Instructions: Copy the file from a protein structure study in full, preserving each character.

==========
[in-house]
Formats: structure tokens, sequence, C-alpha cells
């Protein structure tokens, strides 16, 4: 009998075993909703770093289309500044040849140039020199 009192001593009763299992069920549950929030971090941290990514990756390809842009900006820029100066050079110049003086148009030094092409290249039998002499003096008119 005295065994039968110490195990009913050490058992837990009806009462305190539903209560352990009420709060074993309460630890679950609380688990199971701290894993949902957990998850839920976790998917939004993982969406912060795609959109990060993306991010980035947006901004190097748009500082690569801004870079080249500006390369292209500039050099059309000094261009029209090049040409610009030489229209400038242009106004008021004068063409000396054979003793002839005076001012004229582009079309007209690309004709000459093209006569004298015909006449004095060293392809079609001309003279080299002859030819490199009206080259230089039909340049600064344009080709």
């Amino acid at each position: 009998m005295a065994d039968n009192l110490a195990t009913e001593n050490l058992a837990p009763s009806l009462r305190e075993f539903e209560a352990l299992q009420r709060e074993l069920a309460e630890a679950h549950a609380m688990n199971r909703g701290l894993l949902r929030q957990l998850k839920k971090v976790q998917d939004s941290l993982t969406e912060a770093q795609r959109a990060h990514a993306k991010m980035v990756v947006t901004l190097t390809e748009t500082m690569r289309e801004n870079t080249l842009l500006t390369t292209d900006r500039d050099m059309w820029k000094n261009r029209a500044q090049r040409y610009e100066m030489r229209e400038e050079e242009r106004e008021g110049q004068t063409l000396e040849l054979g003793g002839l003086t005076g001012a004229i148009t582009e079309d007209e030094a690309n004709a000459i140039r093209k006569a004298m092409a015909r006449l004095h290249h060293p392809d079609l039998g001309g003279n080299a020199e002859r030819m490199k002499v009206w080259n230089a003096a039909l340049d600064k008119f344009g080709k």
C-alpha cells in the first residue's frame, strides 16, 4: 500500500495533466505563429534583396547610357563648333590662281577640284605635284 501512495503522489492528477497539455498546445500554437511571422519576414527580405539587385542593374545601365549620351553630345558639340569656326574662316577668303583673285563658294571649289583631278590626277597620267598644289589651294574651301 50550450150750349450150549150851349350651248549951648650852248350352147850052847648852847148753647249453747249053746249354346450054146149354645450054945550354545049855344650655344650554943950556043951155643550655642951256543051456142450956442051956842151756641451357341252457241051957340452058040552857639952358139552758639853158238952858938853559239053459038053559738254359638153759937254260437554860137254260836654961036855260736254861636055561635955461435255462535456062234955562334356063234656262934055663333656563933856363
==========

[in-house]
Formats: structure tokens, sequence, C-alpha cells
């Protein structure tokens, strides 16, 4: 009998075993909703770093289309500044040849140039020199 009192001593009763299992069920549950929030971090941290990514990756390809842009900006820029100066050079110049003086148009030094092409290249039998002499003096008119 005295065994039968110490195990009913050490058992837990009806009462305190539903209560352990009420709060074993309460630890679950609380688990199971701290894993949902957990998850839920976790998917939004993982969406912060795609959109990060993306991010980035947006901004190097748009500082690569801004870079080249500006390369292209500039050099059309000094261009029209090049040409610009030489229209400038242009106004008021004068063409000396054979003793002839005076001012004229582009079309007209690309004709000459093209006569004298015909006449004095060293392809079609001309003279080299002859030819490199009206080259230089039909340049600064344009080709």
């Amino acid at each position: 009998m005295a065994d039968n009192l110490a195990t009913e001593n050490l058992a837990p009763s009806l009462r305190e075993f539903e209560a352990l299992q009420r709060e074993l069920a309460e630890a679950h549950a609380m688990n199971r909703g701290l894993l949902r929030q957990l998850k839920k971090v976790q998917d939004s941290l993982t969406e912060a770093q795609r959109a990060h990514a993306k991010m980035v990756v947006t901004l190097t390809e748009t500082m690569r289309e801004n870079t080249l842009l500006t390369t292209d900006r500039d050099m059309w820029k000094n261009r029209a500044q090049r040409y610009e100066m030489r229209e400038e050079e242009r106004e008021g110049q004068t063409l000396e040849l054979g003793g002839l003086t005076g001012a004229i148009t582009e079309d007209e030094a690309n004709a000459i140039r093209k006569a004298m092409a015909r006449l004095h290249h060293p392809d079609l039998g001309g003279n080299a020199e002859r030819m490199k002499v009206w080259n230089a003096a039909l340049d600064k008119f344009g080709k």
C-alpha cells in the first residue's frame, strides 16, 4: 500500500495533466505563429534583396547610357563648333590662281577640284605635284 501512495503522489492528477497539455498546445500554437511571422519576414527580405539587385542593374545601365549620351553630345558639340569656326574662316577668303583673285563658294571649289583631278590626277597620267598644289589651294574651301 50550450150750349450150549150851349350651248549951648650852248350352147850052847648852847148753647249453747249053746249354346450054146149354645450054945550354545049855344650655344650554943950556043951155643550655642951256543051456142450956442051956842151756641451357341252457241051957340452058040552857639952358139552758639853158238952858938853559239053459038053559738254359638153759937254260437554860137254260836654961036855260736254861636055561635955461435255462535456062234955562334356063234656262934055663333656563933856363